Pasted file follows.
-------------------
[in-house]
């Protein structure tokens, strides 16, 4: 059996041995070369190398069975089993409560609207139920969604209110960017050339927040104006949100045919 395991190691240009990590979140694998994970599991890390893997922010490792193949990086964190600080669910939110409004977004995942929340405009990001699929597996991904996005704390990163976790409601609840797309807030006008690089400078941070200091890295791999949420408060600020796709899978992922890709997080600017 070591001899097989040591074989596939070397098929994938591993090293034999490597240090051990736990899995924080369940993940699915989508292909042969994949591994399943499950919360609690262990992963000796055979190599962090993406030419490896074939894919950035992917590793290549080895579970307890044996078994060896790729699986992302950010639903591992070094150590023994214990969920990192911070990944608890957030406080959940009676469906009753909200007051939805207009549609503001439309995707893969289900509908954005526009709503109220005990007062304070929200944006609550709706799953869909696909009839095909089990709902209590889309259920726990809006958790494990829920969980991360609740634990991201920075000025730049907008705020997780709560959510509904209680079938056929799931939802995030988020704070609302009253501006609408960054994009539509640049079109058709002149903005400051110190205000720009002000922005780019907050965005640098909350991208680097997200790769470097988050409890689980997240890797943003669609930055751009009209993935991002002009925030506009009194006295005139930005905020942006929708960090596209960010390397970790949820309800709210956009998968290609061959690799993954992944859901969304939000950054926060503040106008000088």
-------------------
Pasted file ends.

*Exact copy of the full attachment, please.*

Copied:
[in-house]
């Protein structure tokens, strides 16, 4: 059996041995070369190398069975089993409560609207139920969604209110960017050339927040104006949100045919 395991190691240009990590979140694998994970599991890390893997922010490792193949990086964190600080669910939110409004977004995942929340405009990001699929597996991904996005704390990163976790409601609840797309807030006008690089400078941070200091890295791999949420408060600020796709899978992922890709997080600017 070591001899097989040591074989596939070397098929994938591993090293034999490597240090051990736990899995924080369940993940699915989508292909042969994949591994399943499950919360609690262990992963000796055979190599962090993406030419490896074939894919950035992917590793290549080895579970307890044996078994060896790729699986992302950010639903591992070094150590023994214990969920990192911070990944608890957030406080959940009676469906009753909200007051939805207009549609503001439309995707893969289900509908954005526009709503109220005990007062304070929200944006609550709706799953869909696909009839095909089990709902209590889309259920726990809006958790494990829920969980991360609740634990991201920075000025730049907008705020997780709560959510509904209680079938056929799931939802995030988020704070609302009253501006609408960054994009539509640049079109058709002149903005400051110190205000720009002000922005780019907050965005640098909350991208680097997200790769470097988050409890689980997240890797943003669609930055751009009209993935991002002009925030506009009194006295005139930005905020942006929708960090596209960010390397970790949820309800709210956009998968290609061959690799993954992944859901969304939000950054926060503040106008000088």